NY Times review here: http://preview.tinyurl.com/d8ldgg7

Exerpt here: “Blue Water, White Water.”


 Sleepless, Bored and in Pain, a Patient Watched

Published: March 12, 2012
Just when it seems long past time for the age of memoir to be over — just when it seems impossible that any ailing person with literary inclinations could find anything new to say about illness, and the list of not-to-be-missed “patients are people too” books should be closed and locked — yet another book comes along.
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William P. O'Donnell/The New York Times
Read an excerpt of “Blue Water, White Water.”
And despite all the above, no one with even a passing interest in the experience of illness should miss Robert C. Samuels’s “Blue Water, White Water,” a memoir drafted about 30 years ago and published without fanfare a few months ago; it stands head and shoulders above the crowd.

The details are slightly obsolete, to be sure: Mr. Samuels endured his many months of dire illness tethered to a respirator back in the 1980s, the Stone Age of modern intensive-care treatment. Nonetheless, his story from the wrong end of the tubes is timeless; the technology may evolve briskly, but the experience changes glacially, if at all.

A former beat reporter for The New York World-Telegram & Sun, Mr. Samuels covers his own story like a pro. He was healthy, 44, just returned from a trip around the world in December 1981, when he got out of bed one morning with a weak left leg. He wandered into the local emergency room half convinced he was imagining things.

By the next day he was completely paralyzed with a respirator breathing for him: Guillain-Barré syndrome, an autoimmune disease, was rapidly and efficiently stripping his motor nerves of their myelin sheathing, short-circuiting them all. Only his eyes still moved a little, from left to right. Nothing was wrong with his brain.

It would be many months before any part of him but his eyes moved again. He spent all that time in intensive care, first in his local hospital and then in one of New York City’s premier teaching institutions, a particularly grubby and uninspiring place. His mantra throughout, and the encouraging phrase on everyone’s lips: Guillain-Barré patients always get better.

That cheerful thought calmed his fear a little but did nothing for his constant discomfort. Completely immobile, incommunicado save for eye signals, sleepless and bored out of his mind, Mr. Samuels endured more pain than anyone might imagine — including, predictably enough, his own doctors and nurses.

His biggest enemy was gravity itself, as his flaccid muscles could no longer cushion his tender bones from any pressure, including that of mattress and pillow. Holding any position for more than half an hour meant misery. A tiny empty syringe left forgotten under his shoulder spelled agony. His primitive system of communication (eyes to the left for no, right for yes, back and forth for help) was seldom up to the challenge.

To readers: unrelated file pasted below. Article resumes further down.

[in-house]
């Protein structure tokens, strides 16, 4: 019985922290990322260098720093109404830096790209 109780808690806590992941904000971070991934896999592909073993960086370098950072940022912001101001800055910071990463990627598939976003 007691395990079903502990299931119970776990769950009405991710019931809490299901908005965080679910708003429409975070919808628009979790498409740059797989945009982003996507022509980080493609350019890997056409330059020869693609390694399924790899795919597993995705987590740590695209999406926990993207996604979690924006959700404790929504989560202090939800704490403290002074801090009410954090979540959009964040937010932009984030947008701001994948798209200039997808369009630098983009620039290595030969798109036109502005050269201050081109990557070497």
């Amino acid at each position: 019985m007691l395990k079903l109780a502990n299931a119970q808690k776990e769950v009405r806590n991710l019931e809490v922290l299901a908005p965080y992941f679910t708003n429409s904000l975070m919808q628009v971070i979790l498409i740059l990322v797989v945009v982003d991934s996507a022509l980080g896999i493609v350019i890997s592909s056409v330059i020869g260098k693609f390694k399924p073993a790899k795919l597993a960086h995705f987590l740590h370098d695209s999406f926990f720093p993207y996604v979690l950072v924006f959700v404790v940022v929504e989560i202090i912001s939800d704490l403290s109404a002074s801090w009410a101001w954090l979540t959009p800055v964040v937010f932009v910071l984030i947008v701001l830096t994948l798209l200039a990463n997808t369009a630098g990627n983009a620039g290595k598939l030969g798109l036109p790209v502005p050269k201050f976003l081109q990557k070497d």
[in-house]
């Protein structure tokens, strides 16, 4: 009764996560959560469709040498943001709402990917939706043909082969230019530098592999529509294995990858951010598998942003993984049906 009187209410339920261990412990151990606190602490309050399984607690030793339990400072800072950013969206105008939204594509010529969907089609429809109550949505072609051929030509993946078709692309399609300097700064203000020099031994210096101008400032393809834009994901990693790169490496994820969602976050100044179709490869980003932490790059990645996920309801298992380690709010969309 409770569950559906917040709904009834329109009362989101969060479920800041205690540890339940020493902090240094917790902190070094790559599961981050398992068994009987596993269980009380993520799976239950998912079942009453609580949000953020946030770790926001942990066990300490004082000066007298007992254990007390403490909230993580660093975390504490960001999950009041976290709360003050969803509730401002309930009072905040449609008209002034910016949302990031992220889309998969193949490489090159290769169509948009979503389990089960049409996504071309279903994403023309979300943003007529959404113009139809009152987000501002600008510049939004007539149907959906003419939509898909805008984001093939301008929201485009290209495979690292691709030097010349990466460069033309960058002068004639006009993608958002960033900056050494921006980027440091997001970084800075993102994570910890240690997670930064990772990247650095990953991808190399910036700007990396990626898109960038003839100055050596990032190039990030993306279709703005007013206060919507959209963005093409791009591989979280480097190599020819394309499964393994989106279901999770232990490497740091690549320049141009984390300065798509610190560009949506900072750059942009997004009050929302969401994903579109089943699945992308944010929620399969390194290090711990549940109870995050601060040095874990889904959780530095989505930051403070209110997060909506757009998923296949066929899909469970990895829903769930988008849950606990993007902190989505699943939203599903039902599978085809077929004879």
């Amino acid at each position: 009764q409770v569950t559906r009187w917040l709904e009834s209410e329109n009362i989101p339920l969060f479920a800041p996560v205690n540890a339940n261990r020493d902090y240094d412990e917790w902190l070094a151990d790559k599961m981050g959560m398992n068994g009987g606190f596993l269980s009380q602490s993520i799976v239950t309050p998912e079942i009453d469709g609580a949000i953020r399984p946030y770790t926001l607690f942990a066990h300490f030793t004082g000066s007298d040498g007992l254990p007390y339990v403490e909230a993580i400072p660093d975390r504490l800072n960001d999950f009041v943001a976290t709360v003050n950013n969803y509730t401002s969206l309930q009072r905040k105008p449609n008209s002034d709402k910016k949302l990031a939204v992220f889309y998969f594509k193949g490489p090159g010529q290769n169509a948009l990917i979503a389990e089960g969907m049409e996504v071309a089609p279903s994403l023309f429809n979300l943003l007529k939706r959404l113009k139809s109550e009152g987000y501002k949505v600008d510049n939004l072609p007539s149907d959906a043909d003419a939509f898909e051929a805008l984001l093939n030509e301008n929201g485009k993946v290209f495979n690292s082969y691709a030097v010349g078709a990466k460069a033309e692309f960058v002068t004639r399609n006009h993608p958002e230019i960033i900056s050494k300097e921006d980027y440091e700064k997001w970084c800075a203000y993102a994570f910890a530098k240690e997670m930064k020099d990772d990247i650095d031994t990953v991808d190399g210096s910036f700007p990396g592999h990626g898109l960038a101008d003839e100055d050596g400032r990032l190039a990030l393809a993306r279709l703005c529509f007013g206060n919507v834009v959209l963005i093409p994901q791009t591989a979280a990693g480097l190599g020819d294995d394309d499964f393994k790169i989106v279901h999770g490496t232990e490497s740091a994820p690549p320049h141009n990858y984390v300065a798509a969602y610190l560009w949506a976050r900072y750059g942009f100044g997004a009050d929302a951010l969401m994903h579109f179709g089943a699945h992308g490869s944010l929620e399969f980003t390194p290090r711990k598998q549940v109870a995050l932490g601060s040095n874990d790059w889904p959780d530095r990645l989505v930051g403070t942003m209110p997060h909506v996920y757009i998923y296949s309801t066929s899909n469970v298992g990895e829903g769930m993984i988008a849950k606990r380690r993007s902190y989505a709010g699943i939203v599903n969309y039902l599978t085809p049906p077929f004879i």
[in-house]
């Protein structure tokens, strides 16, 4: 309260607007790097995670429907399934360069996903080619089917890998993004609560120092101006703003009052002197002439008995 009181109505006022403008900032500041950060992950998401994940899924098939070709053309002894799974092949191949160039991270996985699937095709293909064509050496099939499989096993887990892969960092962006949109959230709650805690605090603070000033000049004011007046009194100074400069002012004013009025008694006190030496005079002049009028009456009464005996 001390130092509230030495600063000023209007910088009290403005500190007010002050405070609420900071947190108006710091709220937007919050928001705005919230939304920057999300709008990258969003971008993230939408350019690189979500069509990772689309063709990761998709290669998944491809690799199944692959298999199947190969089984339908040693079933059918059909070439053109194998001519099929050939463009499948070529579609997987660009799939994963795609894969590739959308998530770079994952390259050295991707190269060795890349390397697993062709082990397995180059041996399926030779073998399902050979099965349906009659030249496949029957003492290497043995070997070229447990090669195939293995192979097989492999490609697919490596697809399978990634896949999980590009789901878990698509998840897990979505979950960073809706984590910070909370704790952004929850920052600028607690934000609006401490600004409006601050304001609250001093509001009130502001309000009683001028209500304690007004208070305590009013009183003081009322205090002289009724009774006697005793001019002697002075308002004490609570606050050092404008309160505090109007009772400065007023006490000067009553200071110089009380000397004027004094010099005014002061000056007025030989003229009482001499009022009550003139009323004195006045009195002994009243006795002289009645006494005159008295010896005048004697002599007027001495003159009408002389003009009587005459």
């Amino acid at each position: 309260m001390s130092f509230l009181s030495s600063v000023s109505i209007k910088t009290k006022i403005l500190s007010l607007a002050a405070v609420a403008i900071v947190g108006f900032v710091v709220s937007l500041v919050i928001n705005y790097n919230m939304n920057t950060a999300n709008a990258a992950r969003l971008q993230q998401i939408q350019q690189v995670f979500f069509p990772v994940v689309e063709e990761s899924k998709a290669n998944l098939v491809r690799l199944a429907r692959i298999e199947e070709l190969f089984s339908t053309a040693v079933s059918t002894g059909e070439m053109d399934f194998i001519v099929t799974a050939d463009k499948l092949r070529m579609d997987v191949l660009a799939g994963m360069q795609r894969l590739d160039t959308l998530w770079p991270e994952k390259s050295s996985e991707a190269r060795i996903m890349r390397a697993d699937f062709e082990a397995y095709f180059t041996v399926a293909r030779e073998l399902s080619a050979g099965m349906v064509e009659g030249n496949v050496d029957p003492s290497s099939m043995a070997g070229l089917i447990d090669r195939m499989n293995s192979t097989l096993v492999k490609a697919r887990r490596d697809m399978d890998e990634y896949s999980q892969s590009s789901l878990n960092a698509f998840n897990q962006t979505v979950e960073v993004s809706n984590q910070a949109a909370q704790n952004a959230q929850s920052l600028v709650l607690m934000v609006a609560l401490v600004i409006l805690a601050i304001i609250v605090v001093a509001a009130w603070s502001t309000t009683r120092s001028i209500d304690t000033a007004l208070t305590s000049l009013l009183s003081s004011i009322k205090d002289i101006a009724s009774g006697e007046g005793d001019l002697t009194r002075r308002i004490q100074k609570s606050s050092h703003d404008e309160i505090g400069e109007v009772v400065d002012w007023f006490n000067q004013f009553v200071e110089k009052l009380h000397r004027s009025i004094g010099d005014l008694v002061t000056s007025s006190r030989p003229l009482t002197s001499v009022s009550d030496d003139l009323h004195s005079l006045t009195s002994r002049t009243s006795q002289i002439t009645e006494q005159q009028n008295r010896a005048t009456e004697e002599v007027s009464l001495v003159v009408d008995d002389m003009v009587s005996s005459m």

But others have covered the pain-and-helplessness story at greater length and complexity than Mr. Samuels. What makes his version so compelling is its mural of the medical personnel who wandered in and out of his shrunken world. With nothing to do but watch and remember, Mr. Samuels assembled the sketchbook of a professional observer, brisk, unsentimental, sardonic and altogether deadly.

His doctors were a well-meaning but erratic crowd, wise and foolish in equal measure. Their enthusiasms often seemed to have little to do with anything, certainly not the patient lying in front of them. One doctor guiding a fiber-optic tube through Mr. Samuels’s congested lungs was dazzled by their geography: “Right upper lobe,” she called out with passion. “Left lower lobe!” (No one in the room knew that Mr. Samuels was silently making conversation with his own list of lobes: his friends Werner and Nedra and their children, Susan, Janice and Chuck Loeb. Were the married daughters still Loebs? His mind spun a welcome momentary distraction.)

But it is the nurses who get the brunt of his attention, only because they ruled his days and nights. Seldom has anyone provided a better illustration of the simultaneous power and powerlessness of that complicated profession. Mr. Samuels’s good nurses struggled against the arbitrary constraints of their routines, while his bad ones drifted in a haze of marginal competence. Candy, Ingrid, Doria, Vinnie and the altogether fearsome Clare Ann — they are a terrifying, inspiring, nuanced and completely human bunch.

Mr. Samuels limits his own moralizing, but provides enough grist for any philosopher mulling over the essential conundrums of health care. Whose fault is it when a patient doesn’t get better? Some of his caretakers took every setback as a personal affront — a foolish reaction, or one that is essential to the enterprise? Some blamed the patient instead — misguided or brilliant psychology? There’s plenty to debate here, particularly because Mr. Samuels flouts all predictions and, sadly enough, does not get completely better, for all that he writes with the jaunty triumph of the survivor.

People with the terrible luck to get Guillain-Barré these days will be spared some of his misery. Certainly techniques of sedation and pain control are more sophisticated now, and accessories for the paralyzed body a little more streamlined and comfortable. But the essentials of the experience remain, and health care personnel who live through it in this book will appreciate the dreadful familiarity of the reflections from its author’s perfectly placed mirror.